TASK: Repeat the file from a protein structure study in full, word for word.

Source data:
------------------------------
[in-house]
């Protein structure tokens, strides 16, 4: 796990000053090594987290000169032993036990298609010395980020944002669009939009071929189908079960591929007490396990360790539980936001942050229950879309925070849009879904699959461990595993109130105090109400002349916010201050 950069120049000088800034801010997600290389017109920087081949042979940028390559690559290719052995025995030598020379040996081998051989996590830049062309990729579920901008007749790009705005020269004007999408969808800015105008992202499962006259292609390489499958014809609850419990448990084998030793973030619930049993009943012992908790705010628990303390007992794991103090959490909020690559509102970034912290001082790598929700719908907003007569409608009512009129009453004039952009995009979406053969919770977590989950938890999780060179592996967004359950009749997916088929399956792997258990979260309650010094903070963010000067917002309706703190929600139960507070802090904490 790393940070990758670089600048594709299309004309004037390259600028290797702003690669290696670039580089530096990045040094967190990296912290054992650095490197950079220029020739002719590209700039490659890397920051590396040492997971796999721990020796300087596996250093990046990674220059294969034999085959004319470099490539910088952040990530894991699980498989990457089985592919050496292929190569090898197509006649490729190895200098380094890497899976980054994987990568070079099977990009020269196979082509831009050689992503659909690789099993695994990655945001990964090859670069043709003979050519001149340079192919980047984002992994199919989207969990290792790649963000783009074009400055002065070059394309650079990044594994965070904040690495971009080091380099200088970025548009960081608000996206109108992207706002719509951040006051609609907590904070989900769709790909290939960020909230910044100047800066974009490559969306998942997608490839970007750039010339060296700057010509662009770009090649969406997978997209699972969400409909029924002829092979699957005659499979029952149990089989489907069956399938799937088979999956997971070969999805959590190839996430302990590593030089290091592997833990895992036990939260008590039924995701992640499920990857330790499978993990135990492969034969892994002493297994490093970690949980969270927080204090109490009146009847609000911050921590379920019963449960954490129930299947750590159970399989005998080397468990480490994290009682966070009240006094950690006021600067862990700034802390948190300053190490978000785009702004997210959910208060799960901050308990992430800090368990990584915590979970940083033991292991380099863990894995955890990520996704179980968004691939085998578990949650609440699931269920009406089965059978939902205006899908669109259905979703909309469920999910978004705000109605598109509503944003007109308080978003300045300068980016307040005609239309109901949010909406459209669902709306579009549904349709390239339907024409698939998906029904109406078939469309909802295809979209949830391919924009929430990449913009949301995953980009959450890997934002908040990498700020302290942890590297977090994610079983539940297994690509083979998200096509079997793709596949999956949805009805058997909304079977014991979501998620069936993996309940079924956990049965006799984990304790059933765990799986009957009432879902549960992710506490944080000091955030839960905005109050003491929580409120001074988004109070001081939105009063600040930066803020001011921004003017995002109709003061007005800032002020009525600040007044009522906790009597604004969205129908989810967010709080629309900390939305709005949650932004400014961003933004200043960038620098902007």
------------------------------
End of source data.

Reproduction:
[in-house]
């Protein structure tokens, strides 16, 4: 796990000053090594987290000169032993036990298609010395980020944002669009939009071929189908079960591929007490396990360790539980936001942050229950879309925070849009879904699959461990595993109130105090109400002349916010201050 950069120049000088800034801010997600290389017109920087081949042979940028390559690559290719052995025995030598020379040996081998051989996590830049062309990729579920901008007749790009705005020269004007999408969808800015105008992202499962006259292609390489499958014809609850419990448990084998030793973030619930049993009943012992908790705010628990303390007992794991103090959490909020690559509102970034912290001082790598929700719908907003007569409608009512009129009453004039952009995009979406053969919770977590989950938890999780060179592996967004359950009749997916088929399956792997258990979260309650010094903070963010000067917002309706703190929600139960507070802090904490 790393940070990758670089600048594709299309004309004037390259600028290797702003690669290696670039580089530096990045040094967190990296912290054992650095490197950079220029020739002719590209700039490659890397920051590396040492997971796999721990020796300087596996250093990046990674220059294969034999085959004319470099490539910088952040990530894991699980498989990457089985592919050496292929190569090898197509006649490729190895200098380094890497899976980054994987990568070079099977990009020269196979082509831009050689992503659909690789099993695994990655945001990964090859670069043709003979050519001149340079192919980047984002992994199919989207969990290792790649963000783009074009400055002065070059394309650079990044594994965070904040690495971009080091380099200088970025548009960081608000996206109108992207706002719509951040006051609609907590904070989900769709790909290939960020909230910044100047800066974009490559969306998942997608490839970007750039010339060296700057010509662009770009090649969406997978997209699972969400409909029924002829092979699957005659499979029952149990089989489907069956399938799937088979999956997971070969999805959590190839996430302990590593030089290091592997833990895992036990939260008590039924995701992640499920990857330790499978993990135990492969034969892994002493297994490093970690949980969270927080204090109490009146009847609000911050921590379920019963449960954490129930299947750590159970399989005998080397468990480490994290009682966070009240006094950690006021600067862990700034802390948190300053190490978000785009702004997210959910208060799960901050308990992430800090368990990584915590979970940083033991292991380099863990894995955890990520996704179980968004691939085998578990949650609440699931269920009406089965059978939902205006899908669109259905979703909309469920999910978004705000109605598109509503944003007109308080978003300045300068980016307040005609239309109901949010909406459209669902709306579009549904349709390239339907024409698939998906029904109406078939469309909802295809979209949830391919924009929430990449913009949301995953980009959450890997934002908040990498700020302290942890590297977090994610079983539940297994690509083979998200096509079997793709596949999956949805009805058997909304079977014991979501998620069936993996309940079924956990049965006799984990304790059933765990799986009957009432879902549960992710506490944080000091955030839960905005109050003491929580409120001074988004109070001081939105009063600040930066803020001011921004003017995002109709003061007005800032002020009525600040007044009522906790009597604004969205129908989810967010709080629309900390939305709005949650932004400014961003933004200043960038620098902007």